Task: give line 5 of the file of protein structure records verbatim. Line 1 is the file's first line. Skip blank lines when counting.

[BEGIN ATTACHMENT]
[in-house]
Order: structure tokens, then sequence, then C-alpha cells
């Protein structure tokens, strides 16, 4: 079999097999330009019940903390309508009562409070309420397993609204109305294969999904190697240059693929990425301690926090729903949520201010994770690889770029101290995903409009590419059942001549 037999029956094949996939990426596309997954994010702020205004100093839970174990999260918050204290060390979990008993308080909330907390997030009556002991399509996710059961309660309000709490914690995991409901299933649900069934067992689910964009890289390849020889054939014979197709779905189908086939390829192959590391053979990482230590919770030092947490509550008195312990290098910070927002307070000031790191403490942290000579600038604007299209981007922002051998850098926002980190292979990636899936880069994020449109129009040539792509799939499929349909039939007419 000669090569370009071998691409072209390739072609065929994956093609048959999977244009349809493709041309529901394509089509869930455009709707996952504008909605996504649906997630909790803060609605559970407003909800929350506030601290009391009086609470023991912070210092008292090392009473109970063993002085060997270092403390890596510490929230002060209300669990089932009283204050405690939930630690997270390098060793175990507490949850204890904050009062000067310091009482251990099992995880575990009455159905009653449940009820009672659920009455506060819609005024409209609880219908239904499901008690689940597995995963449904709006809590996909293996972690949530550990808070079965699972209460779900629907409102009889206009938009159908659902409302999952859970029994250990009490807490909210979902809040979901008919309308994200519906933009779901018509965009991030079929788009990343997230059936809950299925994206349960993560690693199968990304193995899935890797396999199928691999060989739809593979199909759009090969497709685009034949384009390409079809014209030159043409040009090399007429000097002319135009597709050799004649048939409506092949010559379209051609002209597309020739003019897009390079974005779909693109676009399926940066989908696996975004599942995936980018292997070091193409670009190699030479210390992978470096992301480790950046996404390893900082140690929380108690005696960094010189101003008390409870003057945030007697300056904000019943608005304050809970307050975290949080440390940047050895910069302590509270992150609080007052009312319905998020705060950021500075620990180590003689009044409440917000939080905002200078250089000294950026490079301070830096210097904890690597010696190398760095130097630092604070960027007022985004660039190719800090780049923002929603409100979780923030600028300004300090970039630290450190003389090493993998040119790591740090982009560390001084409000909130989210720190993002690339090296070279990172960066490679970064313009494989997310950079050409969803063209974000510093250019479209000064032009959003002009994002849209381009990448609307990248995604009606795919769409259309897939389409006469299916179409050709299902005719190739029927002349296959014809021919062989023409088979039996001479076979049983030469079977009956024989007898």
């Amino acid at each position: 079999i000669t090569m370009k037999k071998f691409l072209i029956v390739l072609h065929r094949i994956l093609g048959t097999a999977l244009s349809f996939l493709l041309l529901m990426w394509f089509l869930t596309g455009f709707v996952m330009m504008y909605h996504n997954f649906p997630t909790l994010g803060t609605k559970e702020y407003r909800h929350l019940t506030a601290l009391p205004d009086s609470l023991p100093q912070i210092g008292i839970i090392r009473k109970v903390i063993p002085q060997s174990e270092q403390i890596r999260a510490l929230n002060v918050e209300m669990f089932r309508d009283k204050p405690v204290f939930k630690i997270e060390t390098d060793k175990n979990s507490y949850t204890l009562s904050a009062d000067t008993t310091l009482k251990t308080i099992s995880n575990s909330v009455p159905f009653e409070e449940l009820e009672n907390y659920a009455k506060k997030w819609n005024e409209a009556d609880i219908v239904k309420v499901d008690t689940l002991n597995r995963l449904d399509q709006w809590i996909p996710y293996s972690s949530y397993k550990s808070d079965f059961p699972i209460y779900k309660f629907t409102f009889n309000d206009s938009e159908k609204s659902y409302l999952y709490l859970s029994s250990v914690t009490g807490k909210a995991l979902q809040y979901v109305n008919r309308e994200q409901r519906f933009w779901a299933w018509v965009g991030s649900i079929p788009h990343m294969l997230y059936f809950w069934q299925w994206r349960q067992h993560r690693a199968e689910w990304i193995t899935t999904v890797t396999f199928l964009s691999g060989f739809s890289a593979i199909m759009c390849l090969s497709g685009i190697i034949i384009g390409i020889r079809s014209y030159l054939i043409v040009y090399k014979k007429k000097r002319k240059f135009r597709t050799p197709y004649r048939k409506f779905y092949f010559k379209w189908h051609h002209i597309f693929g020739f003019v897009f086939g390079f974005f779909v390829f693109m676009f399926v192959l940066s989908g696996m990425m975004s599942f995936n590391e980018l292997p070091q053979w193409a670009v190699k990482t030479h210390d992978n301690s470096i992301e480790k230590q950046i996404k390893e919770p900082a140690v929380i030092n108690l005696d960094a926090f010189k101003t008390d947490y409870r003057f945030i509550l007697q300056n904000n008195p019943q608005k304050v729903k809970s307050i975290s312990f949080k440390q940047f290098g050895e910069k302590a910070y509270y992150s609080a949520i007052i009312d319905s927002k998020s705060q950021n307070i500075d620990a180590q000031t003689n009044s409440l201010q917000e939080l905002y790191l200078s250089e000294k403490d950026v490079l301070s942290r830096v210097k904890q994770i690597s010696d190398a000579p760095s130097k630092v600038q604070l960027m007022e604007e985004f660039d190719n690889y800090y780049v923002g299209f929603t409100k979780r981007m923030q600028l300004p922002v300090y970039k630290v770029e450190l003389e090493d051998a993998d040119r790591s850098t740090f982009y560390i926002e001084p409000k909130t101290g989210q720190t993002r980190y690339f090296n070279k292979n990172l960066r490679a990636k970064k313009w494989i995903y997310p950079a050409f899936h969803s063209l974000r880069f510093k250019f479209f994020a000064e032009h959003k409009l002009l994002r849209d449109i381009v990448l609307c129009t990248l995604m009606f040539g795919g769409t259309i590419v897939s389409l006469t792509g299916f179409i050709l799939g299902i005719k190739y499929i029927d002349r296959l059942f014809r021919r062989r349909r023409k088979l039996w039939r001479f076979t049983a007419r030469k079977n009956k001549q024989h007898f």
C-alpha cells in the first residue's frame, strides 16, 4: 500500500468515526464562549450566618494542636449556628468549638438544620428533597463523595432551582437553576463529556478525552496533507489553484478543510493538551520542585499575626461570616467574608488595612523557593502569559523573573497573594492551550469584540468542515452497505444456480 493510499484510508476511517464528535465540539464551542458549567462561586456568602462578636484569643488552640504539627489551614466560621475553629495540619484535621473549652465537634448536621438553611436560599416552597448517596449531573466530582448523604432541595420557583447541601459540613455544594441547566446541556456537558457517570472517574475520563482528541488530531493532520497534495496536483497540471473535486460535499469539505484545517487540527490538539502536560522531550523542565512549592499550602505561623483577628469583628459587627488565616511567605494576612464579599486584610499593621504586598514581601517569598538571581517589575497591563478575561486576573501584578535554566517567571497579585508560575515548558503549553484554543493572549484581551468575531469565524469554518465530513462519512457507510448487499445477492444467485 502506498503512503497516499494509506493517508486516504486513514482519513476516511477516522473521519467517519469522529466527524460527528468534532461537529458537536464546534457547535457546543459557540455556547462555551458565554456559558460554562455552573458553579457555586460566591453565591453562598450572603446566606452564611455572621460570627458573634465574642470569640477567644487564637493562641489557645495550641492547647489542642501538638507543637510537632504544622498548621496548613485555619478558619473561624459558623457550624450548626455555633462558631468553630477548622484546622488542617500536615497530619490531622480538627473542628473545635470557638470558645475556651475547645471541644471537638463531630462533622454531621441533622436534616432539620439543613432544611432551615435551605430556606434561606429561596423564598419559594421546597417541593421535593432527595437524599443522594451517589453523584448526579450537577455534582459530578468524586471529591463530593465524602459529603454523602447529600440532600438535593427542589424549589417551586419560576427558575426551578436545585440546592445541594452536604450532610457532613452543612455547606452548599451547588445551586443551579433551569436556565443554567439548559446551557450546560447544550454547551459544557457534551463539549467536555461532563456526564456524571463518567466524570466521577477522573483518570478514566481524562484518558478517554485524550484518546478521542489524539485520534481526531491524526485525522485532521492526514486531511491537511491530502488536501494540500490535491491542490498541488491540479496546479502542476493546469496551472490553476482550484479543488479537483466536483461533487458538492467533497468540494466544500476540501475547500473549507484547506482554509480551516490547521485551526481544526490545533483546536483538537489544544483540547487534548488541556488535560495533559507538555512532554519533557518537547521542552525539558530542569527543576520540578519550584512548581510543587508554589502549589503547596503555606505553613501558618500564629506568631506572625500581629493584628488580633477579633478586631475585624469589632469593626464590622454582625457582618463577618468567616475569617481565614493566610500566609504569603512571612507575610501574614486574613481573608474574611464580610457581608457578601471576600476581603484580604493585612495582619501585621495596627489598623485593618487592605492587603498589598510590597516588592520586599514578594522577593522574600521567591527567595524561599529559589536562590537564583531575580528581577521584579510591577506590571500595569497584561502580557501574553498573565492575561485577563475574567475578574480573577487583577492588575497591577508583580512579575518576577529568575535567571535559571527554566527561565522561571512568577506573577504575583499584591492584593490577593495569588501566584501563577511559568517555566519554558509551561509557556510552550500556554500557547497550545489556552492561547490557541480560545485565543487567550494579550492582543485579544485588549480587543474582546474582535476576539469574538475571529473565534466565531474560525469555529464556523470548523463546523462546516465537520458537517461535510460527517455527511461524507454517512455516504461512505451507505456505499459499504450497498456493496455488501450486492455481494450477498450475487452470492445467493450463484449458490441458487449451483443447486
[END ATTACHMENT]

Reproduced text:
C-alpha cells in the first residue's frame, strides 16, 4: 500500500468515526464562549450566618494542636449556628468549638438544620428533597463523595432551582437553576463529556478525552496533507489553484478543510493538551520542585499575626461570616467574608488595612523557593502569559523573573497573594492551550469584540468542515452497505444456480 493510499484510508476511517464528535465540539464551542458549567462561586456568602462578636484569643488552640504539627489551614466560621475553629495540619484535621473549652465537634448536621438553611436560599416552597448517596449531573466530582448523604432541595420557583447541601459540613455544594441547566446541556456537558457517570472517574475520563482528541488530531493532520497534495496536483497540471473535486460535499469539505484545517487540527490538539502536560522531550523542565512549592499550602505561623483577628469583628459587627488565616511567605494576612464579599486584610499593621504586598514581601517569598538571581517589575497591563478575561486576573501584578535554566517567571497579585508560575515548558503549553484554543493572549484581551468575531469565524469554518465530513462519512457507510448487499445477492444467485 502506498503512503497516499494509506493517508486516504486513514482519513476516511477516522473521519467517519469522529466527524460527528468534532461537529458537536464546534457547535457546543459557540455556547462555551458565554456559558460554562455552573458553579457555586460566591453565591453562598450572603446566606452564611455572621460570627458573634465574642470569640477567644487564637493562641489557645495550641492547647489542642501538638507543637510537632504544622498548621496548613485555619478558619473561624459558623457550624450548626455555633462558631468553630477548622484546622488542617500536615497530619490531622480538627473542628473545635470557638470558645475556651475547645471541644471537638463531630462533622454531621441533622436534616432539620439543613432544611432551615435551605430556606434561606429561596423564598419559594421546597417541593421535593432527595437524599443522594451517589453523584448526579450537577455534582459530578468524586471529591463530593465524602459529603454523602447529600440532600438535593427542589424549589417551586419560576427558575426551578436545585440546592445541594452536604450532610457532613452543612455547606452548599451547588445551586443551579433551569436556565443554567439548559446551557450546560447544550454547551459544557457534551463539549467536555461532563456526564456524571463518567466524570466521577477522573483518570478514566481524562484518558478517554485524550484518546478521542489524539485520534481526531491524526485525522485532521492526514486531511491537511491530502488536501494540500490535491491542490498541488491540479496546479502542476493546469496551472490553476482550484479543488479537483466536483461533487458538492467533497468540494466544500476540501475547500473549507484547506482554509480551516490547521485551526481544526490545533483546536483538537489544544483540547487534548488541556488535560495533559507538555512532554519533557518537547521542552525539558530542569527543576520540578519550584512548581510543587508554589502549589503547596503555606505553613501558618500564629506568631506572625500581629493584628488580633477579633478586631475585624469589632469593626464590622454582625457582618463577618468567616475569617481565614493566610500566609504569603512571612507575610501574614486574613481573608474574611464580610457581608457578601471576600476581603484580604493585612495582619501585621495596627489598623485593618487592605492587603498589598510590597516588592520586599514578594522577593522574600521567591527567595524561599529559589536562590537564583531575580528581577521584579510591577506590571500595569497584561502580557501574553498573565492575561485577563475574567475578574480573577487583577492588575497591577508583580512579575518576577529568575535567571535559571527554566527561565522561571512568577506573577504575583499584591492584593490577593495569588501566584501563577511559568517555566519554558509551561509557556510552550500556554500557547497550545489556552492561547490557541480560545485565543487567550494579550492582543485579544485588549480587543474582546474582535476576539469574538475571529473565534466565531474560525469555529464556523470548523463546523462546516465537520458537517461535510460527517455527511461524507454517512455516504461512505451507505456505499459499504450497498456493496455488501450486492455481494450477498450475487452470492445467493450463484449458490441458487449451483443447486